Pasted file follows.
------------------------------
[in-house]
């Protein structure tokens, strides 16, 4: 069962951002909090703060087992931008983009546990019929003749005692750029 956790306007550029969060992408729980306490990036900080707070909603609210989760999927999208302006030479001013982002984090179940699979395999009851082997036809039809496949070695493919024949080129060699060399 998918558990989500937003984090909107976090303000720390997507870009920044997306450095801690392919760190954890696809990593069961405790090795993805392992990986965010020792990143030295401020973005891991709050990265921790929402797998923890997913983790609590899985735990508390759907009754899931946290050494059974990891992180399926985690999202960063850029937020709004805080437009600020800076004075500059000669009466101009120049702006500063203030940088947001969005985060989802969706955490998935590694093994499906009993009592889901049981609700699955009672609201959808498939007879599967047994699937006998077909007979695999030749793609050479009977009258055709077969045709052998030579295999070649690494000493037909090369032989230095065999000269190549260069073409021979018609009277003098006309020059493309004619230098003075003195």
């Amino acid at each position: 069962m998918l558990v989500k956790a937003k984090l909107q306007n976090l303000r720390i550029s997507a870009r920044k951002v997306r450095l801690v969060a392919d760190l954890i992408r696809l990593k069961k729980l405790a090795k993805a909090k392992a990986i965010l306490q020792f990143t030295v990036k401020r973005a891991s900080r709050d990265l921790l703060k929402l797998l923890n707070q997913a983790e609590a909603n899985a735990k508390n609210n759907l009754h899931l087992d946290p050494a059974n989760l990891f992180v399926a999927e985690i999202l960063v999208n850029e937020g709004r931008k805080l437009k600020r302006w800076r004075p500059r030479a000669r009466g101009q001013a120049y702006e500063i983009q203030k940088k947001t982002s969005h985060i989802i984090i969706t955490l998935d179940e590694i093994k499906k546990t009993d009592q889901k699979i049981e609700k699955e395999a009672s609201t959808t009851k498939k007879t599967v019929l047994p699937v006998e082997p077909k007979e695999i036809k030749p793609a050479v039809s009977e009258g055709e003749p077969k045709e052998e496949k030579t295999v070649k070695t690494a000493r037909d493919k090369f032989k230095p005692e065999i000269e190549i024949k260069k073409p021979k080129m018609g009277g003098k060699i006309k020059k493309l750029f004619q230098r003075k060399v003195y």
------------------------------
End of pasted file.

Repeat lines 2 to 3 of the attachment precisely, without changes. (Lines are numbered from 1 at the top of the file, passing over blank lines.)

């Protein structure tokens, strides 16, 4: 069962951002909090703060087992931008983009546990019929003749005692750029 956790306007550029969060992408729980306490990036900080707070909603609210989760999927999208302006030479001013982002984090179940699979395999009851082997036809039809496949070695493919024949080129060699060399 998918558990989500937003984090909107976090303000720390997507870009920044997306450095801690392919760190954890696809990593069961405790090795993805392992990986965010020792990143030295401020973005891991709050990265921790929402797998923890997913983790609590899985735990508390759907009754899931946290050494059974990891992180399926985690999202960063850029937020709004805080437009600020800076004075500059000669009466101009120049702006500063203030940088947001969005985060989802969706955490998935590694093994499906009993009592889901049981609700699955009672609201959808498939007879599967047994699937006998077909007979695999030749793609050479009977009258055709077969045709052998030579295999070649690494000493037909090369032989230095065999000269190549260069073409021979018609009277003098006309020059493309004619230098003075003195």
């Amino acid at each position: 069962m998918l558990v989500k956790a937003k984090l909107q306007n976090l303000r720390i550029s997507a870009r920044k951002v997306r450095l801690v969060a392919d760190l954890i992408r696809l990593k069961k729980l405790a090795k993805a909090k392992a990986i965010l306490q020792f990143t030295v990036k401020r973005a891991s900080r709050d990265l921790l703060k929402l797998l923890n707070q997913a983790e609590a909603n899985a735990k508390n609210n759907l009754h899931l087992d946290p050494a059974n989760l990891f992180v399926a999927e985690i999202l960063v999208n850029e937020g709004r931008k805080l437009k600020r302006w800076r004075p500059r030479a000669r009466g101009q001013a120049y702006e500063i983009q203030k940088k947001t982002s969005h985060i989802i984090i969706t955490l998935d179940e590694i093994k499906k546990t009993d009592q889901k699979i049981e609700k699955e395999a009672s609201t959808t009851k498939k007879t599967v019929l047994p699937v006998e082997p077909k007979e695999i036809k030749p793609a050479v039809s009977e009258g055709e003749p077969k045709e052998e496949k030579t295999v070649k070695t690494a000493r037909d493919k090369f032989k230095p005692e065999i000269e190549i024949k260069k073409p021979k080129m018609g009277g003098k060699i006309k020059k493309l750029f004619q230098r003075k060399v003195y």